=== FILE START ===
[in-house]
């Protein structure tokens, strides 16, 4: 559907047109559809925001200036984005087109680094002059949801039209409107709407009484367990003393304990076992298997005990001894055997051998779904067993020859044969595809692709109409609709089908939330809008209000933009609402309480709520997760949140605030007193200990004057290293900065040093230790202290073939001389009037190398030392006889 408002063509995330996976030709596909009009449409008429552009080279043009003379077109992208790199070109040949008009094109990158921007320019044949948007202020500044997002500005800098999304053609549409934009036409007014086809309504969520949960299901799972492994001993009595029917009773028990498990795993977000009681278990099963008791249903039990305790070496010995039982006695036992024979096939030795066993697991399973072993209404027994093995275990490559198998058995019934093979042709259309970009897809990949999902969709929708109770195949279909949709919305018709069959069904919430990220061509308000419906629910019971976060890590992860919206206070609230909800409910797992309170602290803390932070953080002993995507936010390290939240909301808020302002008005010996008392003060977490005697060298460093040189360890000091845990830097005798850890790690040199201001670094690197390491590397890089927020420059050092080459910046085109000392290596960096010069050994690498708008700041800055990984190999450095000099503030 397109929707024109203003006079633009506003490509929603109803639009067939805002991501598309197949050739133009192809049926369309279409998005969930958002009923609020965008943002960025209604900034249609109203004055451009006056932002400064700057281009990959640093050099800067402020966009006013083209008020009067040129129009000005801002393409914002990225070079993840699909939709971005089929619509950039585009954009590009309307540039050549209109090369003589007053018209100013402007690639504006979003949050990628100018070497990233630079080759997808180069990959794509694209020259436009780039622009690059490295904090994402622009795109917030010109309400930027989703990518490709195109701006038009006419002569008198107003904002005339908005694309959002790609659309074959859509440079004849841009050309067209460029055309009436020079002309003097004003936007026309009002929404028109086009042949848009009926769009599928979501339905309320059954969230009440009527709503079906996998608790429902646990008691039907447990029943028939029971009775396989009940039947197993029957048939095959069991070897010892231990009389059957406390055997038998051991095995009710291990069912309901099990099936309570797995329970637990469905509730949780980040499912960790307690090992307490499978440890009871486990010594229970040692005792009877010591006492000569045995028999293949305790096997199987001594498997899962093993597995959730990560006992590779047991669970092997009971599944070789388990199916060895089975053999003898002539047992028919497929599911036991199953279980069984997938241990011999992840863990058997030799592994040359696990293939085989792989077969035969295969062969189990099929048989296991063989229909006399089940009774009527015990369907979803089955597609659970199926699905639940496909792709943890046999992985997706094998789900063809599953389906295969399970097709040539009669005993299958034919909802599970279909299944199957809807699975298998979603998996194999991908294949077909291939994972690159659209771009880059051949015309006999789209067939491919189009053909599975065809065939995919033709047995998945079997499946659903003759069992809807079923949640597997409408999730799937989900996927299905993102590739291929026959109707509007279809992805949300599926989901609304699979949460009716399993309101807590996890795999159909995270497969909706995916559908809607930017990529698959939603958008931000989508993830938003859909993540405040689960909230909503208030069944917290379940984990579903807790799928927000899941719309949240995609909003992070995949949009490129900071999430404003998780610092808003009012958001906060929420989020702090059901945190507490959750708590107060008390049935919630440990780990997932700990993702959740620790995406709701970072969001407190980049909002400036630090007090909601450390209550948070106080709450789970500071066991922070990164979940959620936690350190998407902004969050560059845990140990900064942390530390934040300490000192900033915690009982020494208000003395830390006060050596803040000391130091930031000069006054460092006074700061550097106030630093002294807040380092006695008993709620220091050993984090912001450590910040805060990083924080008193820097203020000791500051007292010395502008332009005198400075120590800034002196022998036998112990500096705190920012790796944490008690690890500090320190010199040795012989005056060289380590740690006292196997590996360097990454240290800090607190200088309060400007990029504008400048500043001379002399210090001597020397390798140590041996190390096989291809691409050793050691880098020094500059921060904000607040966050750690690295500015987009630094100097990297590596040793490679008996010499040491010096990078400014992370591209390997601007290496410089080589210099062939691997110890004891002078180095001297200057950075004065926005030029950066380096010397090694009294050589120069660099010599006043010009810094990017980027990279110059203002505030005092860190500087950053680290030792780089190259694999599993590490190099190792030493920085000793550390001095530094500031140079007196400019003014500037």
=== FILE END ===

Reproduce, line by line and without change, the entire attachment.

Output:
[in-house]
């Protein structure tokens, strides 16, 4: 559907047109559809925001200036984005087109680094002059949801039209409107709407009484367990003393304990076992298997005990001894055997051998779904067993020859044969595809692709109409609709089908939330809008209000933009609402309480709520997760949140605030007193200990004057290293900065040093230790202290073939001389009037190398030392006889 408002063509995330996976030709596909009009449409008429552009080279043009003379077109992208790199070109040949008009094109990158921007320019044949948007202020500044997002500005800098999304053609549409934009036409007014086809309504969520949960299901799972492994001993009595029917009773028990498990795993977000009681278990099963008791249903039990305790070496010995039982006695036992024979096939030795066993697991399973072993209404027994093995275990490559198998058995019934093979042709259309970009897809990949999902969709929708109770195949279909949709919305018709069959069904919430990220061509308000419906629910019971976060890590992860919206206070609230909800409910797992309170602290803390932070953080002993995507936010390290939240909301808020302002008005010996008392003060977490005697060298460093040189360890000091845990830097005798850890790690040199201001670094690197390491590397890089927020420059050092080459910046085109000392290596960096010069050994690498708008700041800055990984190999450095000099503030 397109929707024109203003006079633009506003490509929603109803639009067939805002991501598309197949050739133009192809049926369309279409998005969930958002009923609020965008943002960025209604900034249609109203004055451009006056932002400064700057281009990959640093050099800067402020966009006013083209008020009067040129129009000005801002393409914002990225070079993840699909939709971005089929619509950039585009954009590009309307540039050549209109090369003589007053018209100013402007690639504006979003949050990628100018070497990233630079080759997808180069990959794509694209020259436009780039622009690059490295904090994402622009795109917030010109309400930027989703990518490709195109701006038009006419002569008198107003904002005339908005694309959002790609659309074959859509440079004849841009050309067209460029055309009436020079002309003097004003936007026309009002929404028109086009042949848009009926769009599928979501339905309320059954969230009440009527709503079906996998608790429902646990008691039907447990029943028939029971009775396989009940039947197993029957048939095959069991070897010892231990009389059957406390055997038998051991095995009710291990069912309901099990099936309570797995329970637990469905509730949780980040499912960790307690090992307490499978440890009871486990010594229970040692005792009877010591006492000569045995028999293949305790096997199987001594498997899962093993597995959730990560006992590779047991669970092997009971599944070789388990199916060895089975053999003898002539047992028919497929599911036991199953279980069984997938241990011999992840863990058997030799592994040359696990293939085989792989077969035969295969062969189990099929048989296991063989229909006399089940009774009527015990369907979803089955597609659970199926699905639940496909792709943890046999992985997706094998789900063809599953389906295969399970097709040539009669005993299958034919909802599970279909299944199957809807699975298998979603998996194999991908294949077909291939994972690159659209771009880059051949015309006999789209067939491919189009053909599975065809065939995919033709047995998945079997499946659903003759069992809807079923949640597997409408999730799937989900996927299905993102590739291929026959109707509007279809992805949300599926989901609304699979949460009716399993309101807590996890795999159909995270497969909706995916559908809607930017990529698959939603958008931000989508993830938003859909993540405040689960909230909503208030069944917290379940984990579903807790799928927000899941719309949240995609909003992070995949949009490129900071999430404003998780610092808003009012958001906060929420989020702090059901945190507490959750708590107060008390049935919630440990780990997932700990993702959740620790995406709701970072969001407190980049909002400036630090007090909601450390209550948070106080709450789970500071066991922070990164979940959620936690350190998407902004969050560059845990140990900064942390530390934040300490000192900033915690009982020494208000003395830390006060050596803040000391130091930031000069006054460092006074700061550097106030630093002294807040380092006695008993709620220091050993984090912001450590910040805060990083924080008193820097203020000791500051007292010395502008332009005198400075120590800034002196022998036998112990500096705190920012790796944490008690690890500090320190010199040795012989005056060289380590740690006292196997590996360097990454240290800090607190200088309060400007990029504008400048500043001379002399210090001597020397390798140590041996190390096989291809691409050793050691880098020094500059921060904000607040966050750690690295500015987009630094100097990297590596040793490679008996010499040491010096990078400014992370591209390997601007290496410089080589210099062939691997110890004891002078180095001297200057950075004065926005030029950066380096010397090694009294050589120069660099010599006043010009810094990017980027990279110059203002505030005092860190500087950053680290030792780089190259694999599993590490190099190792030493920085000793550390001095530094500031140079007196400019003014500037």